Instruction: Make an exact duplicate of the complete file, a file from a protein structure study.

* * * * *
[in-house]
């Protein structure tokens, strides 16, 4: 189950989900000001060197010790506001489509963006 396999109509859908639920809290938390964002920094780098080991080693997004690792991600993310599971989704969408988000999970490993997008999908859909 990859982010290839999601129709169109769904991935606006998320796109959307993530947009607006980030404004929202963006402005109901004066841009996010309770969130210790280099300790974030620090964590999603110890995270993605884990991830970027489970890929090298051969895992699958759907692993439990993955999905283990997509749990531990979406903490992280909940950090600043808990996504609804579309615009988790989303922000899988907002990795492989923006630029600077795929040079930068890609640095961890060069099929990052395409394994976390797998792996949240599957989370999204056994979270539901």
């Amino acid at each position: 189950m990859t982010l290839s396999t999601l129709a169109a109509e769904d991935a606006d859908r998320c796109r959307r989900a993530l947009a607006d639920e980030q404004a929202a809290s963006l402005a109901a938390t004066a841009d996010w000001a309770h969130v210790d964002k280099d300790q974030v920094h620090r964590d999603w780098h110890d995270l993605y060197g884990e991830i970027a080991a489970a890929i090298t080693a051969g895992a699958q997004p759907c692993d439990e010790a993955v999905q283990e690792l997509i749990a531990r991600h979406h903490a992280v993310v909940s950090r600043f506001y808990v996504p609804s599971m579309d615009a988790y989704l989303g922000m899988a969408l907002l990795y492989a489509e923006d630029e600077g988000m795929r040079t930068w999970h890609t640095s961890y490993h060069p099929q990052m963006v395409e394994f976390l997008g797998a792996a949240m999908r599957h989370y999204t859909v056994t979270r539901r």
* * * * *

[in-house]
């Protein structure tokens, strides 16, 4: 189950989900000001060197010790506001489509963006 396999109509859908639920809290938390964002920094780098080991080693997004690792991600993310599971989704969408988000999970490993997008999908859909 990859982010290839999601129709169109769904991935606006998320796109959307993530947009607006980030404004929202963006402005109901004066841009996010309770969130210790280099300790974030620090964590999603110890995270993605884990991830970027489970890929090298051969895992699958759907692993439990993955999905283990997509749990531990979406903490992280909940950090600043808990996504609804579309615009988790989303922000899988907002990795492989923006630029600077795929040079930068890609640095961890060069099929990052395409394994976390797998792996949240599957989370999204056994979270539901």
């Amino acid at each position: 189950m990859t982010l290839s396999t999601l129709a169109a109509e769904d991935a606006d859908r998320c796109r959307r989900a993530l947009a607006d639920e980030q404004a929202a809290s963006l402005a109901a938390t004066a841009d996010w000001a309770h969130v210790d964002k280099d300790q974030v920094h620090r964590d999603w780098h110890d995270l993605y060197g884990e991830i970027a080991a489970a890929i090298t080693a051969g895992a699958q997004p759907c692993d439990e010790a993955v999905q283990e690792l997509i749990a531990r991600h979406h903490a992280v993310v909940s950090r600043f506001y808990v996504p609804s599971m579309d615009a988790y989704l989303g922000m899988a969408l907002l990795y492989a489509e923006d630029e600077g988000m795929r040079t930068w999970h890609t640095s961890y490993h060069p099929q990052m963006v395409e394994f976390l997008g797998a792996a949240m999908r599957h989370y999204t859909v056994t979270r539901r």